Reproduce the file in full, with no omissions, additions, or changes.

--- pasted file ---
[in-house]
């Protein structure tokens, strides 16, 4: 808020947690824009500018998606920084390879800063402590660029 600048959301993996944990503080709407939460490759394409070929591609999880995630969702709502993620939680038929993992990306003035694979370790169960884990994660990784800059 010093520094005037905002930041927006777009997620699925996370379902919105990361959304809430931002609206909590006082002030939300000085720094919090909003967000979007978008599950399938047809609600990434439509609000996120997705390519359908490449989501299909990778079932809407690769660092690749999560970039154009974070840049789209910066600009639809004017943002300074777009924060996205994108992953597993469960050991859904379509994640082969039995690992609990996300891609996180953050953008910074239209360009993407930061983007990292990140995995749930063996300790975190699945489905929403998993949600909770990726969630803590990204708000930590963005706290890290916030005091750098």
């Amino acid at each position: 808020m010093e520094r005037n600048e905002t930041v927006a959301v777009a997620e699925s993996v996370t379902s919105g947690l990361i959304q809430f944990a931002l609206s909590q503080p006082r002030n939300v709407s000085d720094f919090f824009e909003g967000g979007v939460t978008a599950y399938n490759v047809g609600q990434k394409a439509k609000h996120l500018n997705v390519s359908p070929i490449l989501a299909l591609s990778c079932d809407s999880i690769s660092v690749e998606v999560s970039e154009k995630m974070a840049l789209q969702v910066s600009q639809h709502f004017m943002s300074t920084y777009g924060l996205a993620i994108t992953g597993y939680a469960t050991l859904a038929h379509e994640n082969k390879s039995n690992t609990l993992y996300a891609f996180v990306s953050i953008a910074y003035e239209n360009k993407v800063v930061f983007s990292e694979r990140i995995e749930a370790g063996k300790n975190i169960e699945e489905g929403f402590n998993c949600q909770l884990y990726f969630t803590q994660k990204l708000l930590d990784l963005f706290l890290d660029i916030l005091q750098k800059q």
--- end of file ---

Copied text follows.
[in-house]
């Protein structure tokens, strides 16, 4: 808020947690824009500018998606920084390879800063402590660029 600048959301993996944990503080709407939460490759394409070929591609999880995630969702709502993620939680038929993992990306003035694979370790169960884990994660990784800059 010093520094005037905002930041927006777009997620699925996370379902919105990361959304809430931002609206909590006082002030939300000085720094919090909003967000979007978008599950399938047809609600990434439509609000996120997705390519359908490449989501299909990778079932809407690769660092690749999560970039154009974070840049789209910066600009639809004017943002300074777009924060996205994108992953597993469960050991859904379509994640082969039995690992609990996300891609996180953050953008910074239209360009993407930061983007990292990140995995749930063996300790975190699945489905929403998993949600909770990726969630803590990204708000930590963005706290890290916030005091750098």
């Amino acid at each position: 808020m010093e520094r005037n600048e905002t930041v927006a959301v777009a997620e699925s993996v996370t379902s919105g947690l990361i959304q809430f944990a931002l609206s909590q503080p006082r002030n939300v709407s000085d720094f919090f824009e909003g967000g979007v939460t978008a599950y399938n490759v047809g609600q990434k394409a439509k609000h996120l500018n997705v390519s359908p070929i490449l989501a299909l591609s990778c079932d809407s999880i690769s660092v690749e998606v999560s970039e154009k995630m974070a840049l789209q969702v910066s600009q639809h709502f004017m943002s300074t920084y777009g924060l996205a993620i994108t992953g597993y939680a469960t050991l859904a038929h379509e994640n082969k390879s039995n690992t609990l993992y996300a891609f996180v990306s953050i953008a910074y003035e239209n360009k993407v800063v930061f983007s990292e694979r990140i995995e749930a370790g063996k300790n975190i169960e699945e489905g929403f402590n998993c949600q909770l884990y990726f969630t803590q994660k990204l708000l930590d990784l963005f706290l890290d660029i916030l005091q750098k800059q």